There are also feminine-specific titles such as näyttelijätär ('actress') and opettajatar ('female teacher'), but like in Estonian, these have become dated. It's rare to see them anywhere else than in historical contexts and royal titles, such as kuningatar ('queen'), kreivitär ('countess') and valtiatar ('lady, queen'; a powerful or forceful female person)****.

* toimittaa also means 'to speak, to tell (someone about something)' in my dialect. Don't know if that's a coincidence or not.
** Those who support this title also argue that the term pelastuslaitos ('rescue department') already exists, and so it'd be logical to have "rescuers" in the "rescue department". However, we also have the word paloasema ('fire station'), which is why I personally believe it can take a while to make people stop using palomies.
*** Although if an adult is talking about poliisisetä/-täti, it's often meant as humorous or ironic. Kassatäti/-setä and päiväkodin täti/setä are somewhat neutral.
**** By the way, the TV series Reign was translated as Valtiatar in Finnish.

Linguaphile
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Re: Gender and language

Postby Linguaphile » 2021-01-08, 15:34

Naava wrote:some jobs don't even have a gender-neutral variant at all, although some suggestions have been made. Only time will tell if they ever catch on. For example, firefighters are still called palomies (lit. fireman) even though some have tried to promote pelastaja (lit. rescuer, from pelastaa, 'to save, to rescue' **) as the new gender-neutral title.

Interesting! In Estonian it's the gender-neutral tuletõrjuja or also gender-neutral päästja. The male-specific pritsimees and pritsumees exist, but are rather dated and tend to be used humorous, old-fashioned or very small-town contexts. (The only use of a female-specific pritsunaine that I could find is this article from 2015, which makes use of the alliterative phrase "priitahtlik pritsunaine" ("volunteer firewoman") in the headline but calls her and her colleagues "päästja" throughout the article, aside from one use of "priitahtlikud pritsumehed" ("volunteer firemen"). Basically, in the article the pritsumees/pritsunaine variant is used purely for alliterative effect with "priitahtlik". (More standard for "volunteer firefighters" would be "vabatahtlikud tuletõrjujad" rather than "priitahtlikud pritsumehed", but Estonians love alliteration.)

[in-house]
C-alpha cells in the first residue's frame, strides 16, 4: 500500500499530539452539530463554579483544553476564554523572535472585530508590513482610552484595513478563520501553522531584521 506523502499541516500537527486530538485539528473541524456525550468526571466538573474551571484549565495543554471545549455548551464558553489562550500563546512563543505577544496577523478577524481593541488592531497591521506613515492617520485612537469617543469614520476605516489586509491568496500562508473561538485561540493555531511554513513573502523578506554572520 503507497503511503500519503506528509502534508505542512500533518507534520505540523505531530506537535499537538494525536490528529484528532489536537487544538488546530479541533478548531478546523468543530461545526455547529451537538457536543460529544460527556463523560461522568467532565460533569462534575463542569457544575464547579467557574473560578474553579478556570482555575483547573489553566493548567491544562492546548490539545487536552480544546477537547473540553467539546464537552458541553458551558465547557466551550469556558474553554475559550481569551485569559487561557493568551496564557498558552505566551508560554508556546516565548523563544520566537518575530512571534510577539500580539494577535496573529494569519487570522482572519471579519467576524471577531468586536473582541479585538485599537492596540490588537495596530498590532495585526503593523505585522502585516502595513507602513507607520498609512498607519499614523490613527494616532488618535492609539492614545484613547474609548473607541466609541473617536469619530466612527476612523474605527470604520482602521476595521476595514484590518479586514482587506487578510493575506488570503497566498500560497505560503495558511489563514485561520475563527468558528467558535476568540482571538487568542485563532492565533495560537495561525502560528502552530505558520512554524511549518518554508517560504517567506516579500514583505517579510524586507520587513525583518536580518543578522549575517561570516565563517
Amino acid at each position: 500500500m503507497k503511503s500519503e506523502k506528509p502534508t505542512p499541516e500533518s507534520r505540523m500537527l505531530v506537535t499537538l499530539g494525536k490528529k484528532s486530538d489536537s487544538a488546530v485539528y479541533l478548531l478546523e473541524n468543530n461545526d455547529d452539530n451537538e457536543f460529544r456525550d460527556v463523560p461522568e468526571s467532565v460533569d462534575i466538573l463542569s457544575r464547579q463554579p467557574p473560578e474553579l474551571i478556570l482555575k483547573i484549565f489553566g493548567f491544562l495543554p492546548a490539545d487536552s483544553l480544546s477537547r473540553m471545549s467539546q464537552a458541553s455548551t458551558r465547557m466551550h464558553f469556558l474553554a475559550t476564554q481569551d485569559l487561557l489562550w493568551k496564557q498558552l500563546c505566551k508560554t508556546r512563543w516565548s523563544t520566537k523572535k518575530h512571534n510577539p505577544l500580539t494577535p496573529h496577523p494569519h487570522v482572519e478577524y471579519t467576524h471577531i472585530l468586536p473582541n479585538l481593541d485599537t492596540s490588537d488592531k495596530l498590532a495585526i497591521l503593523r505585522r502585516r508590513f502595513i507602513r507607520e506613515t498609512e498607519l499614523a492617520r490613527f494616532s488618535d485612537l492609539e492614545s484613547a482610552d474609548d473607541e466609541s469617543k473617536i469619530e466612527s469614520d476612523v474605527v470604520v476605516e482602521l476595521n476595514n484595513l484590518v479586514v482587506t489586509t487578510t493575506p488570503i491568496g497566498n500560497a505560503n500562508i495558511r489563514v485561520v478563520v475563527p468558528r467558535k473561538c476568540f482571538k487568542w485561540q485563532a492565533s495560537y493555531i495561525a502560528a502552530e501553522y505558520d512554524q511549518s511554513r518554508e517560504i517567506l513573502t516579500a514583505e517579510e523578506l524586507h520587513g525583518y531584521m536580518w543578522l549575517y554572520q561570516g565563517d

Naava wrote:Spoken language has also another set of gendered titles that don't exist in the standard language. Children (and adults talking to children) often refer to adults as "aunts" or "uncles", and you can use it with job titles too: police officers are poliisisetä (lit. police-uncle) and poliisitäti (lit. police-aunt), daycare teachers are päiväkodin täti/setä (lit. daycare's aunt/uncle), and cashiers are kassatäti or kassasetä (lit. cash desk aunt/uncle).

A kindergarten teacher can be gender-neutral lasteaiakasvataja or gender-neutral lasteaednik, but children will sometimes say lasteaiatädi (kindergarten-aunt).
Police officers are politseinik which is gender-neutral. Even all the synonyms or slang I can think of for "police officer" are gender-neutral (korravaldur, pollar, võmm, etc.). If you need to emphasize that the police officer is a woman, then you can say naispolitseinik, but you would leave off the nais- prefix unless the officer's gender was particularly relevant.
"Cashier" is gender-neutral kassapidaja or the loanword kassiir.

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dEhiN
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Re: Gender and language

Postby dEhiN » 2021-01-09, 0:01

Naava wrote:In Finland, the debate has focused on job titles that end in -mies ('man'). These are used for both men and women, but some people have argued that it still sets men as the default, and that we must invent truly gender-neutral titles and start using them instead.
...
**** By the way, the TV series Reign was translated as Valtiatar in Finnish.

For police and firefighters, would something like "firefighter" or "police officer" work? In English we also use police to refer to both the officers and the overall force. And, of course, policeman and policewoman are both used; for me, I don't even think of them as dated, though I definitely would consider it dated to see policeman used to refer to a female officer. I have seen firemen used some times, but I think it's becoming more dated. I don't recall if I've ever seen *fire-woman ever as contrast to fireman, so I think firefighter is pretty much the only term used nowadays. It's funny how policewoman became a term but not *fire-woman.

Does Finnish has a language regulatory body that could or would dictate on these sorts of language changes?
N: (en-ca) B1: (fr) A1: (pt-br) ((es) (ta-lk)) A0: (sv) (ro)